Burr-fect Together: No Musical for History’s Villain

Alexander Hamilton’s slayer died in disgrace. The latest insult: He never got a musical.

Illustration by Michael Witte

It’s the talk of the theater world: Hamilton: An American Musical.

I say, “ugh.”

Sure, Lin-Manuel Miranda’s hip-hop biography is a Broadway blockbuster—but what about New Jersey’s own Aaron Burr?  Where’s Burr: The Musical? While Hamilton’s rags-to-riches biography is compelling—and many of the key moments in his life took place in New Jersey—I’d argue that Burr’s story is even better, with plot twists that would defy the imagination of the most inventive playwright.

The curtain rises in Elizabeth, the New Jersey city where Aaron and his sister, Sally, are newly orphaned. People adore orphans in musicals (see Oliver! or Annie—or Hamilton, for that matter). The young Burr begins to sing “Woe Is I” until the servants enter to serve tea and remind him the Burr family is rich.

Flash-forward to the precocious Burr, now 13, on his first day at the College of New Jersey, the school founded by his father and later renamed Princeton University (song: “My Daddy Was President of Princeton, Huzzah”).

1775: Burr signs up for the Revolution. He and future traitor Benedict Arnold fail to conquer Quebec (“Gee, Maine’s a Big Place to Walk Through”), but Burr is rewarded with a job on General Washington’s staff—and promptly quits (“Bad Decisions”). Hamilton later takes the position and rides it to power.

Burr is given command of a regiment, but after losing the Battle of Monmouth, he resigns his commission to study law. He moves to New York, marries, and has a daughter, Theodosia. Cue sad music, foreshadowing the death of Burr’s wife when Theodosia is 10.

Burr rises quickly: assemblyman, U.S. senator, and in 1800, Thomas Jefferson’s vice presidential pick. Due to an oddity in the Constitution, Burr almost becomes president (“It Shoulda-Woulda-Coulda Been Me!”) until Hamilton swings the vote against him. Bumped from the ticket in 1804, Burr runs for governor of New York but—again—Hamilton stands in his way. Peeved at a remark Hamilton probably didn’t make, Burr challenges his rival to a duel in Weehawken. Shots are exchanged,  and Hamilton is mortally wounded (“Reprise: Bad Decisions”). Facing criminal prosecution, Burr flees to Theodosia’s house in South Carolina. Curtain.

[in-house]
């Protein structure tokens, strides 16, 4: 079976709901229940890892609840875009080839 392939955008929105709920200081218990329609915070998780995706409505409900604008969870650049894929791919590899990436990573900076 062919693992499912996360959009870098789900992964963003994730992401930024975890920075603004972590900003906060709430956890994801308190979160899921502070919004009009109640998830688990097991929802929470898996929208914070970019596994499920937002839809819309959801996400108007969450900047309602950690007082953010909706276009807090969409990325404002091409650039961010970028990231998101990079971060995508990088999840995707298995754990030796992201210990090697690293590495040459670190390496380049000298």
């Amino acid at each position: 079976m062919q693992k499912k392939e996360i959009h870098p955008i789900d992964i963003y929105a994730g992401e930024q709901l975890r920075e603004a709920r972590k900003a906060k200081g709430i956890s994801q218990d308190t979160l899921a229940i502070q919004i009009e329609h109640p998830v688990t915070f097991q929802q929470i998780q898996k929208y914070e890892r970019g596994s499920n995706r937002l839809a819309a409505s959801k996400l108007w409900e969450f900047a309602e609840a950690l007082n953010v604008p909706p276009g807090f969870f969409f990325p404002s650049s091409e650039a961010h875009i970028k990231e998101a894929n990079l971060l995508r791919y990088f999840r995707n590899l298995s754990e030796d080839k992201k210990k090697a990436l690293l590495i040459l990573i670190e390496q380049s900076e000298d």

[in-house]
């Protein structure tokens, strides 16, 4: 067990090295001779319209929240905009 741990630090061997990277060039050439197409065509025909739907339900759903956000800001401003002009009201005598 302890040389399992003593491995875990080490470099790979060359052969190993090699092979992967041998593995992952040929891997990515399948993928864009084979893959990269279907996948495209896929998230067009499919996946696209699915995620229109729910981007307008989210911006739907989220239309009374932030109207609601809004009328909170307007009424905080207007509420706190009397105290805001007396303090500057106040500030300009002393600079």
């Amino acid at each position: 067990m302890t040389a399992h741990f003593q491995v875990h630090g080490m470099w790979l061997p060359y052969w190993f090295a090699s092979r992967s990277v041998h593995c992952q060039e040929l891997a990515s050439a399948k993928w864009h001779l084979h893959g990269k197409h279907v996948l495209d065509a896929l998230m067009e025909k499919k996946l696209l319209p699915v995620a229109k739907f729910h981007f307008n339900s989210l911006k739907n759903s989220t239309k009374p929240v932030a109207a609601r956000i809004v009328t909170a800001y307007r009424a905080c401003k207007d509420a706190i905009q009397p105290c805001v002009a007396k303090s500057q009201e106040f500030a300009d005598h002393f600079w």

Burr is approached by conspirators to be president if New England secedes from the Union; when they find out about Hamilton’s death, the plan collapses. Instead, Burr begins raising an army to invade the Spanish territories (“I Hear It’s Nice in Texas This Time of Year”). Burr is arrested, stands trial for treason (“Reprise: Bad Decisions”), and is acquitted. Still, he can’t overcome this latest disgrace.

In New York, Burr awaits a visit from Theodosia, but her ship is lost at sea (“Pirates, the Brits, or Bad Luck?”). Burr is devastated. Running out of money, he marries Eliza Jumel, a wealthy former madam, but they soon separate (“Reprise: Woe Is I”). Burr suffers a stroke, moves into a hotel on Staten Island (“Exile”) and dies in 1836, remembered as the man who slew Alexander Hamilton (“If Only I Had Known”).

On second thought, no one’s going to believe this. Let’s make it an opera instead. Those things never make sense.

James Nevius’s most recent book, Footprints in New York (Lyons Press, 2014), examines the shootout in Weehawken.

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